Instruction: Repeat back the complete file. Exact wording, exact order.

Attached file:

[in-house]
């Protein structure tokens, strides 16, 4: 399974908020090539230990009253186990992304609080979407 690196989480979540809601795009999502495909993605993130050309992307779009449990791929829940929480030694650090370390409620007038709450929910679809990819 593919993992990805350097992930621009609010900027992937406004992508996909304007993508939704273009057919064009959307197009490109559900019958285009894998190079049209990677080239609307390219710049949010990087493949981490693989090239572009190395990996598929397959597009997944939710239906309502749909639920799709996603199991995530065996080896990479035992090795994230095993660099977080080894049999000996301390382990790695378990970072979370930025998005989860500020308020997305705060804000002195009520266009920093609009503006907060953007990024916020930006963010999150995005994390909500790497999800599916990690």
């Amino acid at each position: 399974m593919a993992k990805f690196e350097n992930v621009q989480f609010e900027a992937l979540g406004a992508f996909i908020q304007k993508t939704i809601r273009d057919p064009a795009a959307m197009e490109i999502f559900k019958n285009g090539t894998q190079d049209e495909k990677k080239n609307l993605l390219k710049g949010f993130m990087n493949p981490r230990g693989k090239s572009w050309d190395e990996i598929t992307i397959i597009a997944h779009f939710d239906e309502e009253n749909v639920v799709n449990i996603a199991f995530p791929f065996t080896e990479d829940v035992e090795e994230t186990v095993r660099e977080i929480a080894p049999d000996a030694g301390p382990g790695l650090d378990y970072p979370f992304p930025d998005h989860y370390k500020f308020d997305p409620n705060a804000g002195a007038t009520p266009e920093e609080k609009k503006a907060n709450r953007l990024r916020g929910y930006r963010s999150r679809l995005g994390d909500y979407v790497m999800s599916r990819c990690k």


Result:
[in-house]
């Protein structure tokens, strides 16, 4: 399974908020090539230990009253186990992304609080979407 690196989480979540809601795009999502495909993605993130050309992307779009449990791929829940929480030694650090370390409620007038709450929910679809990819 593919993992990805350097992930621009609010900027992937406004992508996909304007993508939704273009057919064009959307197009490109559900019958285009894998190079049209990677080239609307390219710049949010990087493949981490693989090239572009190395990996598929397959597009997944939710239906309502749909639920799709996603199991995530065996080896990479035992090795994230095993660099977080080894049999000996301390382990790695378990970072979370930025998005989860500020308020997305705060804000002195009520266009920093609009503006907060953007990024916020930006963010999150995005994390909500790497999800599916990690």
């Amino acid at each position: 399974m593919a993992k990805f690196e350097n992930v621009q989480f609010e900027a992937l979540g406004a992508f996909i908020q304007k993508t939704i809601r273009d057919p064009a795009a959307m197009e490109i999502f559900k019958n285009g090539t894998q190079d049209e495909k990677k080239n609307l993605l390219k710049g949010f993130m990087n493949p981490r230990g693989k090239s572009w050309d190395e990996i598929t992307i397959i597009a997944h779009f939710d239906e309502e009253n749909v639920v799709n449990i996603a199991f995530p791929f065996t080896e990479d829940v035992e090795e994230t186990v095993r660099e977080i929480a080894p049999d000996a030694g301390p382990g790695l650090d378990y970072p979370f992304p930025d998005h989860y370390k500020f308020d997305p409620n705060a804000g002195a007038t009520p266009e920093e609080k609009k503006a907060n709450r953007l990024r916020g929910y930006r963010s999150r679809l995005g994390d909500y979407v790497m999800s599916r990819c990690k």